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Mantra 2: What Does “Behavioral Instruction” Entail?
The Second Mantra is: “Talk doesn’t change behavior; Behavioral Instruction does.”
The goals of Behavioral Instruction, quite simply, are to teach students—at their developmental level—the interpersonal, social problem-solving, conflict prevention and resolution, and emotional control and coping skills that they need for school, home, peer, and community success.
To do this, they need to (a) learn and memorize the skills and their specific steps (or “scripts”); (b) practice these skills and scripts so that they become automatic; (c) learn how to apply, adjust, and adapt these skills to different social situations; and (d) learn how to self-monitor, self-evaluate, self-correct (as needed), and self-reinforce so that they become effective self-managers.
Thus, the components of Behavioral Instruction, based on Social Learning Theory are: Teach, Model, Roleplay, Performance Feedback, and Transfer of Training.
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Mantra 3: School Discipline, Classroom Management, and Student Self-Management
The Third Mantra is: “Social, Emotional, and Behavioral Skill Instruction is Part of Classroom Management.”
It is important to know that literally hundreds of well-designed research studies investigating school-based social skills programs revealed that classroom time spent on addressing the social, emotional, and behavioral skills and needs of students helped (a) to significantly increase their academic performance as well as their social and emotional skills, and that the students involved (b) were better behaved, (c) more socially successful, (d) less anxious, (e) more emotionally well-adjusted, and (f) earned higher grades and test scores (Durlak, et al., 2011; January, Casey, & Paulson, 2011; Payton, et al., 2008).
Given these results, it is clear that social, emotional, and behavioral skill instruction programs significantly contribute to effective school discipline, classroom management, and student self-management processes.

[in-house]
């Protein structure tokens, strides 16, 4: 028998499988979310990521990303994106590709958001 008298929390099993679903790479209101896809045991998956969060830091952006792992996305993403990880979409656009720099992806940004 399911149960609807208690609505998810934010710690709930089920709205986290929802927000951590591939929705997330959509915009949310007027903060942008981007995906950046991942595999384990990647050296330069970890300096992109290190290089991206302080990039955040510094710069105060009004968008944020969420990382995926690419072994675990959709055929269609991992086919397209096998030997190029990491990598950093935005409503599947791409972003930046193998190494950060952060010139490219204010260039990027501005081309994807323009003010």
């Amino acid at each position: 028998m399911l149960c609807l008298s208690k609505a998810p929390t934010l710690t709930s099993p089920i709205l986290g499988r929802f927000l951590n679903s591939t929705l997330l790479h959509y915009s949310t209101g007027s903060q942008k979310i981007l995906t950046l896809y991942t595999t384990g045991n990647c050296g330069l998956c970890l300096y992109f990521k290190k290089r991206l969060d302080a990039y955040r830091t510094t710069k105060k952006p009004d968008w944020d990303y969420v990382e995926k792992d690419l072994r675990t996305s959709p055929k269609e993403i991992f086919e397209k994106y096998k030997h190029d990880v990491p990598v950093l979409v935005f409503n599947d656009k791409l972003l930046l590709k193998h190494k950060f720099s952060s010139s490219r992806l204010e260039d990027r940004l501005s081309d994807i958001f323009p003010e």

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Mantra 4: Management versus Self-Management
The Fourth Mantra is: “The absence of behavioral problems, does not represent the presence of social skills.”
The essence of this Mantra is that there is a difference between “behavior management” and “behavioral self-management.”
Relative to the former, some teachers (and parents) attempt to completely manage students’ behavior. Sometimes this occurs through coercive management where students are afraid to misbehave because they will receive a harsh or severe punishment. At other times, this occurs through excessive supervision.
Either way, when students are behaviorally over-managed, they do often demonstrate fewer inappropriate behaviors. . . but they also tend to stop demonstrating appropriatebehaviors. In essence, they are stuck in “neutral”—avoiding antisocial behavior in fear being punished, but also avoiding prosocial behavior in fear of calling undue attention to themselves.
The Point? While we need to provide some structure, supervision, and “management” with all students, if we don’t simultaneously teach and help them develop social, emotional, and behavioral self-management skills, they will never learn to be confident, capable, independent, productive, self-sufficient, and successful individuals.
And when they become passive and non-responsive in the classroom, we have no idea whether they have social skills or not. . . all we know is that they are not demonstrating any “problems.”
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The Bottom Line, once again, is that we need to behaviorally teach all students social, emotional, and behavioral skills from preschool through high school, giving students the opportunity to practice their skills to a level of developmental self-management. This is all part of an effective school’s discipline, classroom management, and student engagement/self-management process.
And the process needs to go well beyond the awareness that typically results from character education programs. It needs to involve the instruction embedded in social skills training programs.
What do you think?
Howard M. Knoff, Ph.D. is the creator and Director of Project ACHIEVE. After 22 years as a university professor and over 12 years as a federal grant director for a state department of education, he continues his national work as a full-time national consultant, author, and presenter.